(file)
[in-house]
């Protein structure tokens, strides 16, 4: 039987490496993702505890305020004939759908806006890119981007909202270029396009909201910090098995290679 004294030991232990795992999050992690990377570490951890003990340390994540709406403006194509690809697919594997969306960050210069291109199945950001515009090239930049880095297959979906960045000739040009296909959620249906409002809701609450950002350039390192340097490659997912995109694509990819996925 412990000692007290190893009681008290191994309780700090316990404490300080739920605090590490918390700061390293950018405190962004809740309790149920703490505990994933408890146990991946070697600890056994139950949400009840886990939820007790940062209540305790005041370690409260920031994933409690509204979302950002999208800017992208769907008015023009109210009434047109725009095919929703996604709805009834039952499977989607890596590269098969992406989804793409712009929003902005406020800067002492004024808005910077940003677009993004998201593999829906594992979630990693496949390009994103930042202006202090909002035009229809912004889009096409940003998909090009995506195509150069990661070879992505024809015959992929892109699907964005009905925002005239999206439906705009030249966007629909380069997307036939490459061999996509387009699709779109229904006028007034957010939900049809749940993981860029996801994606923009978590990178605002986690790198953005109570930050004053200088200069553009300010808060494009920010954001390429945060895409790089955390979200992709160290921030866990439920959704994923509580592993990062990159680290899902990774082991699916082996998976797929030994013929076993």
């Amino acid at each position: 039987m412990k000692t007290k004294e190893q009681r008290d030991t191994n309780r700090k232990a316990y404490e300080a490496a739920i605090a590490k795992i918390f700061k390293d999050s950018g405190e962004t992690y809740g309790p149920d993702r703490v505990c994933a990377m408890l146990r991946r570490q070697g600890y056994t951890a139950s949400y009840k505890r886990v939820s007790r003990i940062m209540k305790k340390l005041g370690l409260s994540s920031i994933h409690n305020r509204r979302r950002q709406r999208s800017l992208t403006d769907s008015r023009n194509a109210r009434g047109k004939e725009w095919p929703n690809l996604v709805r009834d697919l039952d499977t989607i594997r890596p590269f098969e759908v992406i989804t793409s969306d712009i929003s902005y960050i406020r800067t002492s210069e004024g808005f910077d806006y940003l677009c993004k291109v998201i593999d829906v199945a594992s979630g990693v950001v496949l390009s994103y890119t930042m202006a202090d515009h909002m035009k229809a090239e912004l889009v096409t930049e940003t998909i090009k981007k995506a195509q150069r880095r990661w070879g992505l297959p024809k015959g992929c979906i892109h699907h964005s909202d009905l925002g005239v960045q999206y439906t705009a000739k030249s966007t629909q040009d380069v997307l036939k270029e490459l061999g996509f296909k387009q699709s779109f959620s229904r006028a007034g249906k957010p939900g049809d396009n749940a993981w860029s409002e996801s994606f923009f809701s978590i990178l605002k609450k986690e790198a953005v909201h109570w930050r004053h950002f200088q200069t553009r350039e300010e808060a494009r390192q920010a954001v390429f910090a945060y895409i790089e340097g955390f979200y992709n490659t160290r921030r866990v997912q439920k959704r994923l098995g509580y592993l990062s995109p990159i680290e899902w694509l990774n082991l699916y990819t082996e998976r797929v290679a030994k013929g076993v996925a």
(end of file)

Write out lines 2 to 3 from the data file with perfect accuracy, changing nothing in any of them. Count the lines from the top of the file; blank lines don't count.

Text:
């Protein structure tokens, strides 16, 4: 039987490496993702505890305020004939759908806006890119981007909202270029396009909201910090098995290679 004294030991232990795992999050992690990377570490951890003990340390994540709406403006194509690809697919594997969306960050210069291109199945950001515009090239930049880095297959979906960045000739040009296909959620249906409002809701609450950002350039390192340097490659997912995109694509990819996925 412990000692007290190893009681008290191994309780700090316990404490300080739920605090590490918390700061390293950018405190962004809740309790149920703490505990994933408890146990991946070697600890056994139950949400009840886990939820007790940062209540305790005041370690409260920031994933409690509204979302950002999208800017992208769907008015023009109210009434047109725009095919929703996604709805009834039952499977989607890596590269098969992406989804793409712009929003902005406020800067002492004024808005910077940003677009993004998201593999829906594992979630990693496949390009994103930042202006202090909002035009229809912004889009096409940003998909090009995506195509150069990661070879992505024809015959992929892109699907964005009905925002005239999206439906705009030249966007629909380069997307036939490459061999996509387009699709779109229904006028007034957010939900049809749940993981860029996801994606923009978590990178605002986690790198953005109570930050004053200088200069553009300010808060494009920010954001390429945060895409790089955390979200992709160290921030866990439920959704994923509580592993990062990159680290899902990774082991699916082996998976797929030994013929076993």
């Amino acid at each position: 039987m412990k000692t007290k004294e190893q009681r008290d030991t191994n309780r700090k232990a316990y404490e300080a490496a739920i605090a590490k795992i918390f700061k390293d999050s950018g405190e962004t992690y809740g309790p149920d993702r703490v505990c994933a990377m408890l146990r991946r570490q070697g600890y056994t951890a139950s949400y009840k505890r886990v939820s007790r003990i940062m209540k305790k340390l005041g370690l409260s994540s920031i994933h409690n305020r509204r979302r950002q709406r999208s800017l992208t403006d769907s008015r023009n194509a109210r009434g047109k004939e725009w095919p929703n690809l996604v709805r009834d697919l039952d499977t989607i594997r890596p590269f098969e759908v992406i989804t793409s969306d712009i929003s902005y960050i406020r800067t002492s210069e004024g808005f910077d806006y940003l677009c993004k291109v998201i593999d829906v199945a594992s979630g990693v950001v496949l390009s994103y890119t930042m202006a202090d515009h909002m035009k229809a090239e912004l889009v096409t930049e940003t998909i090009k981007k995506a195509q150069r880095r990661w070879g992505l297959p024809k015959g992929c979906i892109h699907h964005s909202d009905l925002g005239v960045q999206y439906t705009a000739k030249s966007t629909q040009d380069v997307l036939k270029e490459l061999g996509f296909k387009q699709s779109f959620s229904r006028a007034g249906k957010p939900g049809d396009n749940a993981w860029s409002e996801s994606f923009f809701s978590i990178l605002k609450k986690e790198a953005v909201h109570w930050r004053h950002f200088q200069t553009r350039e300010e808060a494009r390192q920010a954001v390429f910090a945060y895409i790089e340097g955390f979200y992709n490659t160290r921030r866990v997912q439920k959704r994923l098995g509580y592993l990062s995109p990159i680290e899902w694509l990774n082991l699916y990819t082996e998976r797929v290679a030994k013929g076993v996925a």